From the Northern Crew:

Dear Deer People, 

Well, rifle deer season has come to a close after two busy weeks in the woods. I talked with many hunters over this week during my rounds. I always enjoy talking with folks and hearing about their experiences.

It was a fairly quiet week, surprisingly, with no fawn mortalities. I was definitely thankful for that even though I still had some adult mortalities to gather info from. 

With rain coming on Tuesday, I did my first round of telemetry on Monday. A couple of fawns have wandered to new areas of the countryside. It made this telemetry round more adventurous than the others. I got with some new hiding spots. 

I experimented a little bit with “spider wiring” on the clover traps. This method uses a thin length of rope, which you weave in and out of two sides of the netting along the edges on a clover trap to connect them along that edge. By doing this, it creates somewhat of a trampoline effect within the trap preventing the deer from hitting the external metal frame. We have used foam tubing in the past to create a cushion barrier for the bars, but this was a suggested alternative I learned in Wisconsin. 

On Tuesday, I did a mortality run and some scouting. Still using the trapline maps that Hannah gave me, I wanted to draw in some more details of the roads and add some logging roads that were created over the summer. I also marked where I plan to have rocket nets and which spots where large enough to put drop nets. 

On Wednesday, Chris and I retrieved another adult collar that had been harvested during gun season – a nice 8 Pointer. After another mort. run, I unearthed all of the clover traps from the Canada Golden rod patch back at the office. I also started creating excel sheets that will be filled out to log the activity on all of the baits sites that will be established for this trapping season.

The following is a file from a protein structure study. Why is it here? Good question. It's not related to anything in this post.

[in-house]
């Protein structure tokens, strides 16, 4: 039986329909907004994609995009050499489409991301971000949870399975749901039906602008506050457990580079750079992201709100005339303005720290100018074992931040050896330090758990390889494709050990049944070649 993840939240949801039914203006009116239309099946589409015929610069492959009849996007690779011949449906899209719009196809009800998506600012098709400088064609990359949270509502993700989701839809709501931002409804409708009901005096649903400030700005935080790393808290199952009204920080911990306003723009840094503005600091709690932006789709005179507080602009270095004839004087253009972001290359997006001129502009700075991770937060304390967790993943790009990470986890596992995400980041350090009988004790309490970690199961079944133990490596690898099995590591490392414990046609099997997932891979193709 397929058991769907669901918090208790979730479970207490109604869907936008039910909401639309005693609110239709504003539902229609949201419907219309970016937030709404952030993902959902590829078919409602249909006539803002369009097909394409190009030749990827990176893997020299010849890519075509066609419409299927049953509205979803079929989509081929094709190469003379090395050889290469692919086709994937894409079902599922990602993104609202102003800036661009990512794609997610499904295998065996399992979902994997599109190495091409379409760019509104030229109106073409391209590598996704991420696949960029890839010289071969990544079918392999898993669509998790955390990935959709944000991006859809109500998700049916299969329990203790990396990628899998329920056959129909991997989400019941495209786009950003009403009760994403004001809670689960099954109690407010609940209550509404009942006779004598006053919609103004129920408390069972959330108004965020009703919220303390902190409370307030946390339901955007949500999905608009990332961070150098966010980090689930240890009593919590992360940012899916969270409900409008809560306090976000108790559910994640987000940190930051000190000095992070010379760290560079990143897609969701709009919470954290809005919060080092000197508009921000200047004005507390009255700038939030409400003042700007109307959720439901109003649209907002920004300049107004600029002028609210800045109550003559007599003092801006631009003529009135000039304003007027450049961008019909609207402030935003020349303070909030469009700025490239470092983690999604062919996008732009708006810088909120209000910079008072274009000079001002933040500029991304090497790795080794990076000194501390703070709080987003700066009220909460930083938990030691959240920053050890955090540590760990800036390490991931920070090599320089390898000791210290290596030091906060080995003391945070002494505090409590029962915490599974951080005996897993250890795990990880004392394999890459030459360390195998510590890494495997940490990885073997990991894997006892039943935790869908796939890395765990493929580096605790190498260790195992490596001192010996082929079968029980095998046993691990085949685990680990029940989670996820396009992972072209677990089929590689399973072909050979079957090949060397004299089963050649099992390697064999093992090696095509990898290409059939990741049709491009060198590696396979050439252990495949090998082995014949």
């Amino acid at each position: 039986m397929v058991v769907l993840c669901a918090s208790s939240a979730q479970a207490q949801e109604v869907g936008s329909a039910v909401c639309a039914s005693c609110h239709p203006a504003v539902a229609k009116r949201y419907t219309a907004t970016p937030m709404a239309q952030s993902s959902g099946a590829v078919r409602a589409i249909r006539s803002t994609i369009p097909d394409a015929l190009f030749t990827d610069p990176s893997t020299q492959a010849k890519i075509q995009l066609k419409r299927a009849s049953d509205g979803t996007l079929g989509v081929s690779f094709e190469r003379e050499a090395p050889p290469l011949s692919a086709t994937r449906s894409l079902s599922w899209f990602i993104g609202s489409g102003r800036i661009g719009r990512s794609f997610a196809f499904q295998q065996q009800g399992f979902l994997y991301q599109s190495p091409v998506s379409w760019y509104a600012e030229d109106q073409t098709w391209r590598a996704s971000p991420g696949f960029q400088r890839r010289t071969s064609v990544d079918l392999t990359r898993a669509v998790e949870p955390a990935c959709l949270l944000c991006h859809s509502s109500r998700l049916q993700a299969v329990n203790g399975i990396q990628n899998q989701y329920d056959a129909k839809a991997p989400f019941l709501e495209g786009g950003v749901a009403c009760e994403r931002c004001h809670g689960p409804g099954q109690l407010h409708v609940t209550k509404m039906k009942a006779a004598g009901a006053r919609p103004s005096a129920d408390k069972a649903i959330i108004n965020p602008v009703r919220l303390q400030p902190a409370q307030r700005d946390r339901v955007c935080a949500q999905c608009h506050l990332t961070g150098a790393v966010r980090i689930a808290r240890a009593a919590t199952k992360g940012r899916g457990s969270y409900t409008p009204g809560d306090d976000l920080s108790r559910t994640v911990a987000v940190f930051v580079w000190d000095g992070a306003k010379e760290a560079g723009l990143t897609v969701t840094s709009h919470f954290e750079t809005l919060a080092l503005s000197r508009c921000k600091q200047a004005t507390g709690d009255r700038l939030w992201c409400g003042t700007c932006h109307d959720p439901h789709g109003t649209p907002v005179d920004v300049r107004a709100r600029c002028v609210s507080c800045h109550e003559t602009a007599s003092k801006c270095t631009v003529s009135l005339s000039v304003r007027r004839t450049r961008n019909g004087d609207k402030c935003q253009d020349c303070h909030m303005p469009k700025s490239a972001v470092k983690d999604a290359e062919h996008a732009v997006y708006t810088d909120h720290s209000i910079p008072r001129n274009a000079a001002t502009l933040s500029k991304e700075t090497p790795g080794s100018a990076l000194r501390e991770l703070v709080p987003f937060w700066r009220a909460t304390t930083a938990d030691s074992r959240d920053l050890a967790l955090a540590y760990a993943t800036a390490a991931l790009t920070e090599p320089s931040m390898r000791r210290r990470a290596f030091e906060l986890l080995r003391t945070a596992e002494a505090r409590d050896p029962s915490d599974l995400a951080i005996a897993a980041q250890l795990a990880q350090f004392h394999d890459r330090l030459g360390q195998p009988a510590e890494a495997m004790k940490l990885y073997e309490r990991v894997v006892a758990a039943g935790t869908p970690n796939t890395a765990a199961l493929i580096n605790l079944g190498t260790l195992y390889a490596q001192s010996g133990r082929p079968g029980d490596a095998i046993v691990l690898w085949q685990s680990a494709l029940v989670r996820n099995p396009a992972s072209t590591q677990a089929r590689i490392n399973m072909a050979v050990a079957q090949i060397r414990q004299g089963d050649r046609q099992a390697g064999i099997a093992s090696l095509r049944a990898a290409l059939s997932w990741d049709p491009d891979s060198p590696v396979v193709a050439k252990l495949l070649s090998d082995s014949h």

The preparations will continue this week as we get closer and closer to the crew start date and all of the winter trapping festivities. The forest is white with snow now which makes these preparations all the more real.

Field Crew Leader
PGC Deer and Elk Section 


From the Southern Crew:

Hello all,

Both Monday and Tuesday were dedicated to deer aging activities. We collected heads to be tested for CWD this week as well. Between both days, we aged a total of 361 deer. Due to the rain coming on Tuesday, we tried to knock out the processors where we were required to age outdoors. I conducted a mort run Monday night, and spoke to the mechanic about our trucks and completed auto reports Tuesday night.

Wednesday, I conducted another mort run and began to round up a number of collars from deer that were harvested. I picked up a fawn collar from 2017 in Rothrock; buck collar from 2015 in Bald Eagle; fawn collar from 2016; and a doe collar from 2015 both in Rothrock. collar and harvested deer antlers

I began to look at rocket net sites in Rothrock. Mark, the Rothrock Forester, said he may be able to get some sites mowed for us. Winter is beginning to set in though, so I don’t expect him to be able to get this done. I appreciate the thought though! I was also able to check out a few rocket net sites that weren’t occupied by hunters on Wednesday. 

I began Thursday morning with a mort run. My first round in Rothrock turned out well, but when I reached my first Bald Eagle fawn, I instantly heard a weak mort signal come in over the omni antenna. This fawn has been tricky for the past few months. If she’s not spending time in the low spots in the ag land where the interference from electrical lines are high, she treks over a monstrous ridge in the middle of nowhere and hides out. Often, the only way I can get her signal is to travel 30 minutes down a bumpy drivable trail then hike 500 meters up to the top of the ridge and listen for her on the other side.

After speaking with a few landowners and gaining permission to hike on their property, I headed to a different part of the mountain. After I reached the top and just began to descend down the other side, I discovered what I had heard was a false mortality signal. Signal bounce was getting the best of me.

To end my work week, I picked up the final doe collar. This doe was initially tagged in 2016. We recaptured her in 2017 and she received a collar and a vaginal implant transmitter. We did not find any of her fawns though.

Next week, I will continue to monitor the fawns, finalize my spreadsheet of fawn locations, continue to look at rocket net sites, and finalize a supply list for trapping. 

Field Crew Leader

PGC Deer and Elk Section


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